As an EU member, the UK was able to influence the direction of the Union's Common Foreign and Security Policy, while enjoying the implicit diplomatic support from other member states in its international relations.
At the same time, Britain was expected to tow the party line when it came to the Brussels-dictated foreign policy and had its unique vision watered down by the rivalling views of other senior EU members.
Leaving the entrenched bloc politics may significantly enhance the UK's footprint on the global arena and on the European continent itself.
First, Brexit distances the UK from the growing divide between the United States, its principal ally in the international arena, and the EU leadership over such issues as NATO defence expenditure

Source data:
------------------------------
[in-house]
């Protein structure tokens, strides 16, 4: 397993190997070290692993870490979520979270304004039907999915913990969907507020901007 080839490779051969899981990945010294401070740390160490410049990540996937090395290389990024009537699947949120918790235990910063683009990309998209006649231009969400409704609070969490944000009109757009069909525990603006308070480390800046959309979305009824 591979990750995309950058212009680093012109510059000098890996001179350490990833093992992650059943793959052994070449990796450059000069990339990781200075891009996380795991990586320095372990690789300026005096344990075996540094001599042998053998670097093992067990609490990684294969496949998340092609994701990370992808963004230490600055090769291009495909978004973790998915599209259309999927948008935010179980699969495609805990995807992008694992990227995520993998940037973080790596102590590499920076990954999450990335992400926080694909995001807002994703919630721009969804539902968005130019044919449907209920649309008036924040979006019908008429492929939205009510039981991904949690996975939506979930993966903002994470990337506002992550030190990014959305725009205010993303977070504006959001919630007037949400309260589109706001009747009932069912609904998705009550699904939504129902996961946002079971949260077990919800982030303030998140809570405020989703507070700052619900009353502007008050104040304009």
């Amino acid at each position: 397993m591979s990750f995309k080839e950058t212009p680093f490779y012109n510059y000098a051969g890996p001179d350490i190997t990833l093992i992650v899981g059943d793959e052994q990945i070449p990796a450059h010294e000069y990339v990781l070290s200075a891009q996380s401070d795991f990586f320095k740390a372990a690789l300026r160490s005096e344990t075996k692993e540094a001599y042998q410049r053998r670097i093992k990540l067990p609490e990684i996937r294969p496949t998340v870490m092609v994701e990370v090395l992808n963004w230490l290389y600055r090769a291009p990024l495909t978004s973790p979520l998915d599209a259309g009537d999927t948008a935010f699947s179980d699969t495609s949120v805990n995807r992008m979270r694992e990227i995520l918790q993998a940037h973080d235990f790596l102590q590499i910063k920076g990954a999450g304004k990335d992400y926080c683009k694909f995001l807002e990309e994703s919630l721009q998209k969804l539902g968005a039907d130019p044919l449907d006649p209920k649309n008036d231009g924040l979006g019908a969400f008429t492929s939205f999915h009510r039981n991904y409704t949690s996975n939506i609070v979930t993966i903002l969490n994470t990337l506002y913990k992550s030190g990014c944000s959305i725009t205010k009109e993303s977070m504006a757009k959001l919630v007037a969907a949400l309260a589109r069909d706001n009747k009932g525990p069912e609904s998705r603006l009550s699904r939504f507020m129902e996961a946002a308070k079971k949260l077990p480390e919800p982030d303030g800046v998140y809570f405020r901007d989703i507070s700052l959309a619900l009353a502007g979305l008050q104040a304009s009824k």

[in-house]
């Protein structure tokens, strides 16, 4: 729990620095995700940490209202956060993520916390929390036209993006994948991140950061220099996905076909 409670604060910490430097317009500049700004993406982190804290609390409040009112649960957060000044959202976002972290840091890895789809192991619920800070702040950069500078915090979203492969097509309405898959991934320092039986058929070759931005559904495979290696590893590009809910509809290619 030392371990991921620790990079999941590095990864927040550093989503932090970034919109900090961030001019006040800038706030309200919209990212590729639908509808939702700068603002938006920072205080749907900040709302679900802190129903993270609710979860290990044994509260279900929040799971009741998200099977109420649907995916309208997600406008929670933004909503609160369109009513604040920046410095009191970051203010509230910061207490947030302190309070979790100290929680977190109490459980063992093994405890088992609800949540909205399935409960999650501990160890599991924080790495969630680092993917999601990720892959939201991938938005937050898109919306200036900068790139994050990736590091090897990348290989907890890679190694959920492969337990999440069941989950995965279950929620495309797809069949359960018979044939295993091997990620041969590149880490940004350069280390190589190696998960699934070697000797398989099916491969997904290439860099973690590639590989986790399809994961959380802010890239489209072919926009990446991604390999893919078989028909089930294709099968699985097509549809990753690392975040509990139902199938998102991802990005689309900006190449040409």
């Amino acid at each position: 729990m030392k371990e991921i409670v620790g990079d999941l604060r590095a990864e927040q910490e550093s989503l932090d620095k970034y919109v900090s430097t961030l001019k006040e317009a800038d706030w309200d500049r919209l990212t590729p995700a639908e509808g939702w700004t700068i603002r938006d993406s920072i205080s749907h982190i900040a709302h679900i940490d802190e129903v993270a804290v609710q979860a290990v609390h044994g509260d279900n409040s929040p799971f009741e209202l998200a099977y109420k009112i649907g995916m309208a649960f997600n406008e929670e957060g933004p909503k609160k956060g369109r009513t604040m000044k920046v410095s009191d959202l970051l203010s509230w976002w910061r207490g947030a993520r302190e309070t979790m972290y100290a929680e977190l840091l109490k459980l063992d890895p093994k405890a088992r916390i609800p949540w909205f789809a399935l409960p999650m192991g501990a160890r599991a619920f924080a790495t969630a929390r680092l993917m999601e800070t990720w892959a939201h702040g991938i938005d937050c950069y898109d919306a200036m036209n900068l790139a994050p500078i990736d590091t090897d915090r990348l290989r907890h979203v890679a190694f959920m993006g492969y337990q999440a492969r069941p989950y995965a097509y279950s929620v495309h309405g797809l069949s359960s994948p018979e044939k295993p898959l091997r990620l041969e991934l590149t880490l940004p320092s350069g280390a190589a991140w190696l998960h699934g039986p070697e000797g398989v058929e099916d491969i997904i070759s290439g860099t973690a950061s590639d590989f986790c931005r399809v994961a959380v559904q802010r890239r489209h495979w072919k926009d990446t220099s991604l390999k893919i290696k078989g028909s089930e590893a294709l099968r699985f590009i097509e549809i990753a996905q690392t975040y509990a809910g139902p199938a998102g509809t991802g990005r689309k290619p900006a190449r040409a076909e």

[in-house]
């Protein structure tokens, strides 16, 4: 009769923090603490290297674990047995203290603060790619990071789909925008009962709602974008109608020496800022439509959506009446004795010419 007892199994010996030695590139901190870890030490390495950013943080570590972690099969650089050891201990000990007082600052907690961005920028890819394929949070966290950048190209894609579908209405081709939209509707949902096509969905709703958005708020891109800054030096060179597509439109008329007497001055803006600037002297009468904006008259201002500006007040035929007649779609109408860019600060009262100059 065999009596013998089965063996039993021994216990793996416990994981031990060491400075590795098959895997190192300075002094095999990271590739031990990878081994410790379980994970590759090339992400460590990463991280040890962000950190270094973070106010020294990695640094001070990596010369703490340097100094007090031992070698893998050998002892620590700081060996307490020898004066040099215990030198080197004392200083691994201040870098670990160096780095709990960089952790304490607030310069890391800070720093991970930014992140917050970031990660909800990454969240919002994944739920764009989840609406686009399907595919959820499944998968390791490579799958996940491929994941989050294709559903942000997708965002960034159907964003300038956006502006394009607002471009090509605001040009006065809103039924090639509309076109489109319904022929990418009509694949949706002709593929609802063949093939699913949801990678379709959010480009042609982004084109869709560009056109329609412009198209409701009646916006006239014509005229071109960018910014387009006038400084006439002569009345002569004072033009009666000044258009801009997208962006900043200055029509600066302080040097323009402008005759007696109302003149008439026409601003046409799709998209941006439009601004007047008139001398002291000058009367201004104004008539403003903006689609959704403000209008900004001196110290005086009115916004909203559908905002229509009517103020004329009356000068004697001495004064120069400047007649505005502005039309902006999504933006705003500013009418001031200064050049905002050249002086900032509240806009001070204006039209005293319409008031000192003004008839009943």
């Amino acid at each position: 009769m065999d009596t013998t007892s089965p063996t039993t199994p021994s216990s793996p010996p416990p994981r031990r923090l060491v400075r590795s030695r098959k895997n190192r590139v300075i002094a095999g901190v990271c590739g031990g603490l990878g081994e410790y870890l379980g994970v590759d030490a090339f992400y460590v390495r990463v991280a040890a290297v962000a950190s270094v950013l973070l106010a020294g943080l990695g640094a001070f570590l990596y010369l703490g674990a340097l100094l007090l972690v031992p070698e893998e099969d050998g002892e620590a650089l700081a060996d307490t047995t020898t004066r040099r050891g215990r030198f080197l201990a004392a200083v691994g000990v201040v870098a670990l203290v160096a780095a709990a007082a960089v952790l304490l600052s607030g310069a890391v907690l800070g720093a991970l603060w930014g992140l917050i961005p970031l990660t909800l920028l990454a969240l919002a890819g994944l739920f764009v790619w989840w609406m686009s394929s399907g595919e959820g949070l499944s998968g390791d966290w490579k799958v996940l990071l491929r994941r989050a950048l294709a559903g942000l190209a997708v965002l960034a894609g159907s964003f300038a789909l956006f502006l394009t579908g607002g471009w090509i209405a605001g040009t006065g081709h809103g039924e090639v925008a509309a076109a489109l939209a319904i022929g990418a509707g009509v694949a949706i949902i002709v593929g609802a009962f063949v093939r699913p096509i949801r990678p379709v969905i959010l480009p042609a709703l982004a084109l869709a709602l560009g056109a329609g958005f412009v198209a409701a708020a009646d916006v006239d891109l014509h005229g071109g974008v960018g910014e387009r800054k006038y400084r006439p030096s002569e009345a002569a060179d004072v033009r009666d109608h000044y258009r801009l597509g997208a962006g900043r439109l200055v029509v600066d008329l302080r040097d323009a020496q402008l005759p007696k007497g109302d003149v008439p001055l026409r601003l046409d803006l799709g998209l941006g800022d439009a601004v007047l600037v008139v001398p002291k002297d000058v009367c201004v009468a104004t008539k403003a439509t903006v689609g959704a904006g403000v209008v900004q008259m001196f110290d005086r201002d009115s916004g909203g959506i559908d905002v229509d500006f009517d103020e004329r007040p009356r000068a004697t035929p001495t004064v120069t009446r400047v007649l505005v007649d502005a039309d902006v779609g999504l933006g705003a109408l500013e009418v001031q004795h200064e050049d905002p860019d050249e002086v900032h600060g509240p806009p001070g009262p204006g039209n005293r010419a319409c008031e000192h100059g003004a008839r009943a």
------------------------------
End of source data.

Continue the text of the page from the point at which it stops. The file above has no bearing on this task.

, Israeli-Palestinian conflict
and climate change
In fact, Britain may wish to utilize its new autonomy to strengthen its "special relationships" with the US by being more assertive with the EU member states.
For instance, Theresa May did not hold back in pressing other European leaders to increase their defence expenditure up to 2 percent GDP, as required under NATO framework, in an effort to cosy up to Donald Trump, who has long been critical of the "unfair" situation, where only 5 of 28 NATO members spend the required sum on defence.
During the Malta summit
last February, the British Prime Minister went toe-to-toe with German Chancellor Angela Merkel and then-President of France François Hollande, acting as self-proclaimed "bridge to Donald Trump".